Overweight kids? Stop pointing fingers and move on (to a healthy snack of course).
by Lee Sutherland of Fitness In The City
You probably have heard a bit of chatter in the media lately about overweight children, coupled with people pointing fingers from all directions (and writing snide comments) towards the mother in question, whispering behind their hands highly emotive accusations such as ‘child abuse’.
But you know what? It (‘it’ being overweight kids) happens. And while it may not be ideal, cute baby fat can sometimes hang around for a bit longer than the term refers, or not move at all. The only thing to do is address the issue (in a healthy, non panicked matter) and move on. Pretty simple really!
As the gorgeous Australian media personality Chrissie Swan stated in her Sunday Life column after the appalling public backlash from the Woman’s Weekly photos of her children, Chrissie was giving her sons nutritious foods like bananas – but just too many of them. Enter education (she sought professional advice) which results in action, followed by steps to slowly and smartly the address the situation.
That is exactly what it comes down to; a little more education on food choices which if we are being honest, everyone in the world could do with a little more of!
Mums should be encouraged to learn about the benefits of feeding their family on whole foods and the reality of the dangers of fast food. I get it, sometimes when life is out of control and the golden arches pronounce an easy dinner option right there in front of us (which for the record is not a McGood idea in terms of educating your child to make smart food choices in years to come…just saying…), it is far better to discuss food options with your kids and label fast food as a ‘sometimes’ meal because of the effects it has on our bodies.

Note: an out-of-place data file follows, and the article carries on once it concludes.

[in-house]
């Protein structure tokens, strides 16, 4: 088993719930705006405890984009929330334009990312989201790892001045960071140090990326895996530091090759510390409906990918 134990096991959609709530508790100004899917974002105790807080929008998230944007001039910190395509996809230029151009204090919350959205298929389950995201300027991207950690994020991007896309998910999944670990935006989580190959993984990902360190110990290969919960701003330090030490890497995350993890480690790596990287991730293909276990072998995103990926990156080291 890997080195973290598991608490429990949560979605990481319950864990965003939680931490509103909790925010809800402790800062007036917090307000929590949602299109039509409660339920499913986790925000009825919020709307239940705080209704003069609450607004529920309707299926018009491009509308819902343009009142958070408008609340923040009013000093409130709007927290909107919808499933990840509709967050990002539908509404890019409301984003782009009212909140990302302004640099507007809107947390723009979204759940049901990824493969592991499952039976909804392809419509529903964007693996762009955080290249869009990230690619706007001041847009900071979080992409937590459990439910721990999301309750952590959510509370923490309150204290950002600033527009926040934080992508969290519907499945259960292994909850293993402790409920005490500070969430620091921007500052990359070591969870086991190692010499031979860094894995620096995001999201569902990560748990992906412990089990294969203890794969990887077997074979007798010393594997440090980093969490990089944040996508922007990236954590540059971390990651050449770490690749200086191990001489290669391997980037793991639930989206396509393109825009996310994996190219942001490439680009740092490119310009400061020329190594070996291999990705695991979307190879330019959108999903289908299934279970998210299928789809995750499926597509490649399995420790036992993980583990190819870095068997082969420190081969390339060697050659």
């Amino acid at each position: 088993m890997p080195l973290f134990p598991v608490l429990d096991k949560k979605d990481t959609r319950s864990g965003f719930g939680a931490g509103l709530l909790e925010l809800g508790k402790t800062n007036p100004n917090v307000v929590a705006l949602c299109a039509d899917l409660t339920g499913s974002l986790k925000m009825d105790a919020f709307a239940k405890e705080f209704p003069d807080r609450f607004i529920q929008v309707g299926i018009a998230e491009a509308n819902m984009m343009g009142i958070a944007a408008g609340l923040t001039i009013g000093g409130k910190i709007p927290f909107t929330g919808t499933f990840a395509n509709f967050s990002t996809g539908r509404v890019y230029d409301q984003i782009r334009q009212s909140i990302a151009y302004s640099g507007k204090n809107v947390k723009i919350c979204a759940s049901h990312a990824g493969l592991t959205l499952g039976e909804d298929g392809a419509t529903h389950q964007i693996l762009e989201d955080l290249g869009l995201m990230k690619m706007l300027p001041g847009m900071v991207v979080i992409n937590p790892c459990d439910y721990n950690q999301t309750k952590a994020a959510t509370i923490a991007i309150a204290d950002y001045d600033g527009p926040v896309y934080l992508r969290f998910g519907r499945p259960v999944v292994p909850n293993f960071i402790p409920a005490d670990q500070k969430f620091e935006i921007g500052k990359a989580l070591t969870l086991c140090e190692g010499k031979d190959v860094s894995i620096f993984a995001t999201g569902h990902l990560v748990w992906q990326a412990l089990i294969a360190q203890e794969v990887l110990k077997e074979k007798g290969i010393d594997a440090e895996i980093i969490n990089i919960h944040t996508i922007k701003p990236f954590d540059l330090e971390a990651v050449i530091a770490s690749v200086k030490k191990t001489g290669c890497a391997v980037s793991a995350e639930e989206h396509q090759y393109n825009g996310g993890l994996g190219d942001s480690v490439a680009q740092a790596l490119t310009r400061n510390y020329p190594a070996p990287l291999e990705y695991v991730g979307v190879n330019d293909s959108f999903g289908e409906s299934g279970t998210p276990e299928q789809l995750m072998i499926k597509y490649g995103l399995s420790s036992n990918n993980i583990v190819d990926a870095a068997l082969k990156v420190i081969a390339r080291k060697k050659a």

Encourage your children to take note of how they feel after drinking a soft drink or eating a bucket of chips. Help them understand the effects these foods are having on their moods, their energy levels and their bodies. When kids are given the tools to understand why some foods need to be restricted, they are able to understand why their parents so often say ‘no’ (hopefully!) to these types of foods. The earlier this mindset is introduced to your kids, the easier it will become the norm in your house. The reverse is true: refer to the delicious and nutritious whole foods you serve to your children as ‘superfoods’ that give them ‘super’ minds, energy and strong bodies.
So, if you have already replaced sugar coated bars for healthy kid snack options (such as spreading peanut butter or ABC spread (almond, brazil & cashews nut spread) on apple slices – yum), and you’ve cut out the junk food (except for that rare ‘sometimes’ day) the next important step is getting them moving, in any way possible!
Here are some more healthy eating and exercise tips you can provide as parents:
- Don’t buy soft drink or cordial and limit fruit juice to one glass a day.
- Encourage your children to drink water – just a star chart reward system to get them in the habit.
- Ensure they have a nutritious breakfast, switch sugar loaded cereal to puffed rice or oats and play with different styles of eats and omelets to hide vegetables.
- Avoid using high sugar foods such as lollies as rewards for good behavior.
- Read food packaging and labels for hidden sugar – foods marketed as ‘low fat’ are usually the worst for high kilojoules!
- Encourage minders and grandparents not to give energy dense, nutrient poor foods.
- Prepare healthy snacks and meals together and make extra so they can have it as snacks at school.
- Don’t set target weights. Ever.
- Spend active time together as a family – let them see you be active too.
- Practice what you preach – your actions are a mirror of example for your children.